"I was actually very inspired by a piece of chant, Da Pacem Domine," Wittig says, "which has been used conceptually in a similar way, in the past by other ensembles, but I found a Mass that was based on that chant that I thought was really stunning." It's attributed to Josquin Desprez (although it might be by his contemporary, Noel Bauldeweyn) and Gaude will perform the chant, as well as three movements of that Mass. There are also works by Hildegard of Bingen, and contemporary American composer, Jan Gilbert, whose Grace to You was inspired by the sounds of the Greek Orthodox choral tradition, and resonates with Hildegard's style from eight centuries earlier. There's a set of pieces by Francis Poulenc, as well as a section from Herbert Howell's Requiem. As Jace Wittig explains, "Similar texts, texts that complement the text of the chant, ‘Give us peace o Lord, in our time, and who else but you would fight for us?"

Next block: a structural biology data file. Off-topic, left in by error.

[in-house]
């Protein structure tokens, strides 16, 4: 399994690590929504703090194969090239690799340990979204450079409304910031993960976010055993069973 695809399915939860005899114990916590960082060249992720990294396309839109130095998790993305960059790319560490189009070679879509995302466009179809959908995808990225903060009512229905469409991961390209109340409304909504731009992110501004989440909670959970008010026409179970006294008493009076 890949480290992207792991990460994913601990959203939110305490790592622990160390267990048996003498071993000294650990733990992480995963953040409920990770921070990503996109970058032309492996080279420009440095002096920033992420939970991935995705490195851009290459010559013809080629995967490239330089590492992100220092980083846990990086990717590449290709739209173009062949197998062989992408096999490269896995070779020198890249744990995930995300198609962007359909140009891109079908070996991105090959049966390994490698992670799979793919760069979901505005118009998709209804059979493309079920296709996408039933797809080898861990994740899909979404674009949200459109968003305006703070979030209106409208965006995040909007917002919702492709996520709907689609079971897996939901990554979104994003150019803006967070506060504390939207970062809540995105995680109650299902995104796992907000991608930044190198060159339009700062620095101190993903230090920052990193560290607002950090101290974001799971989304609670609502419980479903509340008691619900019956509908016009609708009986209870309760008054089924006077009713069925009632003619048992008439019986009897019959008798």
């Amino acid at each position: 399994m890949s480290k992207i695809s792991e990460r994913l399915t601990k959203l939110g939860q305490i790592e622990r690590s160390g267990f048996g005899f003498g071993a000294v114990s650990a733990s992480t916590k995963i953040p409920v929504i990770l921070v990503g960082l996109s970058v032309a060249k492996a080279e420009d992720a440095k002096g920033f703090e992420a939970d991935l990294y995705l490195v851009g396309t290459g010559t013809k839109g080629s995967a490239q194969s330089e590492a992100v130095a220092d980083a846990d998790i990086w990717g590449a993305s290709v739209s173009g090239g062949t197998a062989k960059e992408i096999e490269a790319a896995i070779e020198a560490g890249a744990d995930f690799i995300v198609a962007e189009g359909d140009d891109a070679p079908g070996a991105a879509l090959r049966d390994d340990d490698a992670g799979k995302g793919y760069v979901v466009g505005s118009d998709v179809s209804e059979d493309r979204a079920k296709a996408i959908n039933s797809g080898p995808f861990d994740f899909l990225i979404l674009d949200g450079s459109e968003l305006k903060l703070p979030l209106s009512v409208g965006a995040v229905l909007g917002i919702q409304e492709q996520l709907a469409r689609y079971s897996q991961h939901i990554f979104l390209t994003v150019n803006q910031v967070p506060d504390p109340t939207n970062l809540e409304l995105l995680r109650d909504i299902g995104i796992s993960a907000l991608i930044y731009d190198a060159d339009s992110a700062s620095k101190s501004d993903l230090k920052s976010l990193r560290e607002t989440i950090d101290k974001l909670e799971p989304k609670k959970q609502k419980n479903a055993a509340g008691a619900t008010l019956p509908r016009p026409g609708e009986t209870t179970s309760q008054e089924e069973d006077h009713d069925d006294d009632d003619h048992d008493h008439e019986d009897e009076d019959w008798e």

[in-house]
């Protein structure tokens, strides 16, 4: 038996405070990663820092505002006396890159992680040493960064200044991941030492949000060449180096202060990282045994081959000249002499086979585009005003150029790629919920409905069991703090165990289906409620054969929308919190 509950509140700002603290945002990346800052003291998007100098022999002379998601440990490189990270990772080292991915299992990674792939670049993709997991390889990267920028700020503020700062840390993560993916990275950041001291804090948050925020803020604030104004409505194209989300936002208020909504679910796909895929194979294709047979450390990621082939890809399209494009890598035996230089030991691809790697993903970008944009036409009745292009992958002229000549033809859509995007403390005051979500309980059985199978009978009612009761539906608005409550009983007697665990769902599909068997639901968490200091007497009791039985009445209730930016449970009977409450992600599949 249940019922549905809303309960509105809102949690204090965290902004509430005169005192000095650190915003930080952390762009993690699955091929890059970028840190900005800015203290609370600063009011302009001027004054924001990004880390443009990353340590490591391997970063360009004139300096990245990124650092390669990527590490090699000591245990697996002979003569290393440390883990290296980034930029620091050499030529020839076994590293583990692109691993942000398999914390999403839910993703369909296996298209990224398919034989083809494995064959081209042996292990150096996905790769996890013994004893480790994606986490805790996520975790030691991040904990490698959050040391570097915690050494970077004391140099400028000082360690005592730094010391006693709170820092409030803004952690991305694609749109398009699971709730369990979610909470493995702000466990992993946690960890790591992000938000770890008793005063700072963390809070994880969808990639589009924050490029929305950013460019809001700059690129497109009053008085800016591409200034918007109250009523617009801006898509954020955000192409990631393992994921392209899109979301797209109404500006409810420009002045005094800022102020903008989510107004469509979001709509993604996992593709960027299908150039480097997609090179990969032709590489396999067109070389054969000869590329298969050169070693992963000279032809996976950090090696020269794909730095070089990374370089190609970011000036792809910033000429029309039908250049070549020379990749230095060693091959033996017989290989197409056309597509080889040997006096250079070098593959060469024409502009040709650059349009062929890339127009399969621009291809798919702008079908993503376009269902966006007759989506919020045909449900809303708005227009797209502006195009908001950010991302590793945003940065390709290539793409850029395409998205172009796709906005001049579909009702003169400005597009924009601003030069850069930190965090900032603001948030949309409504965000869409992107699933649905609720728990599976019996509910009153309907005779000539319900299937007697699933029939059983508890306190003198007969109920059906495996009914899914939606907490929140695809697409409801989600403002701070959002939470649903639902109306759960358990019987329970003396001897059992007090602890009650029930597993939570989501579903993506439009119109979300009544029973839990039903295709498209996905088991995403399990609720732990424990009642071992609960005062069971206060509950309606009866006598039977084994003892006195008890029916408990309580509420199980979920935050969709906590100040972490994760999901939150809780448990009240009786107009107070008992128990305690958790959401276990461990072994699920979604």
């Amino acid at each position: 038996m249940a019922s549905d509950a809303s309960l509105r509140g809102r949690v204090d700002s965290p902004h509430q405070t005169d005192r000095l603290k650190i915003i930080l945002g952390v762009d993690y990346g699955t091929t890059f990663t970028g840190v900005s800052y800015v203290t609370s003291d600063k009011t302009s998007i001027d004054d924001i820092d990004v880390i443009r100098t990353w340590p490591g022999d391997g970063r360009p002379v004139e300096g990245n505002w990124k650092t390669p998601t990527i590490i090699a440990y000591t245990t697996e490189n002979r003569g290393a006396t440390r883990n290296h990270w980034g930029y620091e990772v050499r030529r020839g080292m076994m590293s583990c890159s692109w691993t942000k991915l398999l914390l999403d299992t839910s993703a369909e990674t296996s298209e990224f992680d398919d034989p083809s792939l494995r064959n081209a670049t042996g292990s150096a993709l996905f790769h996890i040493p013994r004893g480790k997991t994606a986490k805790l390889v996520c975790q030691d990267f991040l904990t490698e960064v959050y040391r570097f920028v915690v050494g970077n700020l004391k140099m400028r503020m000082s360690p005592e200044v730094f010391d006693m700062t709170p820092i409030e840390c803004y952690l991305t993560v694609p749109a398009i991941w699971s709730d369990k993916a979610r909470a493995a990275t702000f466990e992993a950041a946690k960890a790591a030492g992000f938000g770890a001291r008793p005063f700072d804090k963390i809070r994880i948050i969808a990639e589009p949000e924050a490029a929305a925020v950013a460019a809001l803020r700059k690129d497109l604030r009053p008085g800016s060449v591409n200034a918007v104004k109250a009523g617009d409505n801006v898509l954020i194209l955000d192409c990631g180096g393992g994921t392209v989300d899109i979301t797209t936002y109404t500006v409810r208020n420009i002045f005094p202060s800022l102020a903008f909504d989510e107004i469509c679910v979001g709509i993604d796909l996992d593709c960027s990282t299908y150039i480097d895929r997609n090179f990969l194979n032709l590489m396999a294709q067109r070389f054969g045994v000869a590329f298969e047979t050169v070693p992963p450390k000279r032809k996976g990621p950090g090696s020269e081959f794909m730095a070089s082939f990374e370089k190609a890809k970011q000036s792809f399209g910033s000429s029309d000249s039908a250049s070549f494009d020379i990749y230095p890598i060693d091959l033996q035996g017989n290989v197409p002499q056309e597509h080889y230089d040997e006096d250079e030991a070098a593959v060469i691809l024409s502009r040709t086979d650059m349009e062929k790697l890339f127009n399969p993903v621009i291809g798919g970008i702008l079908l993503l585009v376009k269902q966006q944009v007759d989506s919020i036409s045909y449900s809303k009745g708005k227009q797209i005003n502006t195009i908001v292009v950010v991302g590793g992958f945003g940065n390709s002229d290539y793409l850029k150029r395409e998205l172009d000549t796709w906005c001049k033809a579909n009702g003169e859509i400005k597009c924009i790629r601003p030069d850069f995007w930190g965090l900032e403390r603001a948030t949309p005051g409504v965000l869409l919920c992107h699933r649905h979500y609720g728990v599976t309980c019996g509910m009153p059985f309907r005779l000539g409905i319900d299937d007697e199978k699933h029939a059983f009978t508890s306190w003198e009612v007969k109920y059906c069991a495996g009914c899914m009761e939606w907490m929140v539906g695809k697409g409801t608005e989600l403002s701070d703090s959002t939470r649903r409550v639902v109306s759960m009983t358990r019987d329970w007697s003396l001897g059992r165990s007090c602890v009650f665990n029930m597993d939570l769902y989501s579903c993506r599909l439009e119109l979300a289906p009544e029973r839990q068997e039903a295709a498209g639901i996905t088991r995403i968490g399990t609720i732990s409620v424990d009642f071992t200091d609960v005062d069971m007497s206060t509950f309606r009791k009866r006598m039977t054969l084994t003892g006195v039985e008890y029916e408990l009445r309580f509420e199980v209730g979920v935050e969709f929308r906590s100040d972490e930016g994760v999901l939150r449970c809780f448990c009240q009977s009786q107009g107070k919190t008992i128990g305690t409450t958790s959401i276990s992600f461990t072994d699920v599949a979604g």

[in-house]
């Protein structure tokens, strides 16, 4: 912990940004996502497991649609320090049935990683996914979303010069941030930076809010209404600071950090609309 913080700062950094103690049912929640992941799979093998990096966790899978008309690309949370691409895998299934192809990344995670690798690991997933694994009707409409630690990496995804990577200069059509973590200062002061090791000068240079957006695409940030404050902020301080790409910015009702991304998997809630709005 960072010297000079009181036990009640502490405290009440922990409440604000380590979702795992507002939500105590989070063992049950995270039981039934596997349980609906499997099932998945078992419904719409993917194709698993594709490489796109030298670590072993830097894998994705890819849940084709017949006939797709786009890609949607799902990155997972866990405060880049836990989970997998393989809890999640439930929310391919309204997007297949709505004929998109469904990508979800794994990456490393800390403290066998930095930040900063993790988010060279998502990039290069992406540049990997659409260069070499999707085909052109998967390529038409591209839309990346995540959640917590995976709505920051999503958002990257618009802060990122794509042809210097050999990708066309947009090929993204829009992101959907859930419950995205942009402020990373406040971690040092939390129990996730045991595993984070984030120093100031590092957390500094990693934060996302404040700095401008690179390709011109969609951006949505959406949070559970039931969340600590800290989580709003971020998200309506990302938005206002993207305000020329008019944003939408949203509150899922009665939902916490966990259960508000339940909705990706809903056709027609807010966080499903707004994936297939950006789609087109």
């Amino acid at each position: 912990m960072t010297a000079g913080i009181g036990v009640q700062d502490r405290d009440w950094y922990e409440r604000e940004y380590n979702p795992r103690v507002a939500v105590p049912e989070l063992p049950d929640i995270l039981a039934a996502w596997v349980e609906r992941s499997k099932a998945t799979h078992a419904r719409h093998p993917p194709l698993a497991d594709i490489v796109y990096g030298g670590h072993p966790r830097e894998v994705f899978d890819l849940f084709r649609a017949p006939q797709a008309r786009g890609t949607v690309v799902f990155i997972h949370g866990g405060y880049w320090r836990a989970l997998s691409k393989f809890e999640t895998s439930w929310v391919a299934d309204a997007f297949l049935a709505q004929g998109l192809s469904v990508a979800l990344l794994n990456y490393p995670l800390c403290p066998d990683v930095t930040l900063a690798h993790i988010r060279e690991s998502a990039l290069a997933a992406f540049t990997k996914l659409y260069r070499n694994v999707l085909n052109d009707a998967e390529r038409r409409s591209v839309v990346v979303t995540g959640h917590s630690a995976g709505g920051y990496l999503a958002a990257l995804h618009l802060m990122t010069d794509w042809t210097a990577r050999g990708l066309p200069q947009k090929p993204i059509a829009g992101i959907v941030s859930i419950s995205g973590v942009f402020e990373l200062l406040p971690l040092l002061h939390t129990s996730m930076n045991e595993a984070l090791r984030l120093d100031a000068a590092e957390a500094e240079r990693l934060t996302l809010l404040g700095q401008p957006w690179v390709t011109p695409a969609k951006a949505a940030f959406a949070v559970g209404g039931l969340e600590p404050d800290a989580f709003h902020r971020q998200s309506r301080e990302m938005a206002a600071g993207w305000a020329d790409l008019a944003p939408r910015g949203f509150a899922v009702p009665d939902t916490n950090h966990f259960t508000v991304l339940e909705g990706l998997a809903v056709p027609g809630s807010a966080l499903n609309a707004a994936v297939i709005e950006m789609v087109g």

Wednesday, August 17
Tonight cellist Maya Beiser premieres a work at SFJAZZ that was written to be a prequel to a piece she's played for more than a decade. Both pieces written for her by New York-based composer David Lang will be played on tonight's program: The Day, followed by World to Come. They're accompanied by video, and Beiser herself, in multi-tracked parts for cello and voice.